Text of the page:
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In 'Cyclotomy and analytic geometry over F1', Manin proposes a version of the notion of `analytic function' over the 'field with one element $\mathbb F_1$'.

Question 1: can somebody explain or give an insight of what it is?

The logarithm is a basic analytic function. It seems natural to expect from any `good' theory of 'analytic functions' to have his own version of the logarithm.

Question 1: is there a version of the logarithm over $\mathbb F_1$? If yes, how it looks like?

Thanks in advance.

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The exponential function is generally easier to understand than than the logarithm, since it is analytic on all of $\mathbb{C}$ and satisfies a simple first-order ODE. Typically, the logarithm is then defined as the inverse of the exponential function. So it seems natural to first try to understand the "exponential function over $\mathbb{F}_1$" (whatever that might mean!) and then base your understanding of the "logarithm over $\mathbb{F}_1$ off of that. –  Michael Joyce Mar 28 '14 at 16:15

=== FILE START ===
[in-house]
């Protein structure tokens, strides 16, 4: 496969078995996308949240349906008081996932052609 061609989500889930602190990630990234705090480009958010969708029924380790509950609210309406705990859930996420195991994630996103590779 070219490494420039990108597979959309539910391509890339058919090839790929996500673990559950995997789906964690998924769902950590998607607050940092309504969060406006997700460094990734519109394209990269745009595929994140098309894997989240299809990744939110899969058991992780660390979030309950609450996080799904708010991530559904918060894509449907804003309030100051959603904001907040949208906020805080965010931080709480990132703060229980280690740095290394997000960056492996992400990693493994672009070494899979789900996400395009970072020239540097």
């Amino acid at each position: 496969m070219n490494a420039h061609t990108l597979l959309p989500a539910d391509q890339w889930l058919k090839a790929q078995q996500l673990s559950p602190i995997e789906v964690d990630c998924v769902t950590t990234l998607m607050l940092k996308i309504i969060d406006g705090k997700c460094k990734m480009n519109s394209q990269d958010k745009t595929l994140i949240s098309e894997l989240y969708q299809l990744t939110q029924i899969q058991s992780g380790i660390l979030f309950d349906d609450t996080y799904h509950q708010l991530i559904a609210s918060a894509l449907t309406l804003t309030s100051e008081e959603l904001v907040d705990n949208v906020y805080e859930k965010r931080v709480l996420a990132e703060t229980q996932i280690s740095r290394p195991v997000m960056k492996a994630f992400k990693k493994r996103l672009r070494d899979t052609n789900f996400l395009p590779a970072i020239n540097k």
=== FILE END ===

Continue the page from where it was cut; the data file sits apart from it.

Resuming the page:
@M. Joyce: thanks for your comment. But the idea (or my idea) is to try to construct a $\mathbb F_1$-logarithm starting from algebraic object as in the complex world: the complex log is the integral of $dz/z$, 'the' rational $\mathbb C^*$-invariant form on $\mathbb C^*$. –  Lucien from IHP Mar 28 '14 at 16:34
A perfectly reasonable approach. I don't know enough about $\mathbb{F}_1$ to have any idea what approach is more tractable. It is certainly possible that an analogue of integrating against a differential form is easier to generalize. Still the non-simply connectedness of $\mathbb{C}^*$ and the impossibility of defining an entire logarithm in the case of $k = \mathbb{C}$ makes me think that the "topology of $\mathbb{F}_1^*$" might be quite complex. –  Michael Joyce Mar 28 '14 at 16:43

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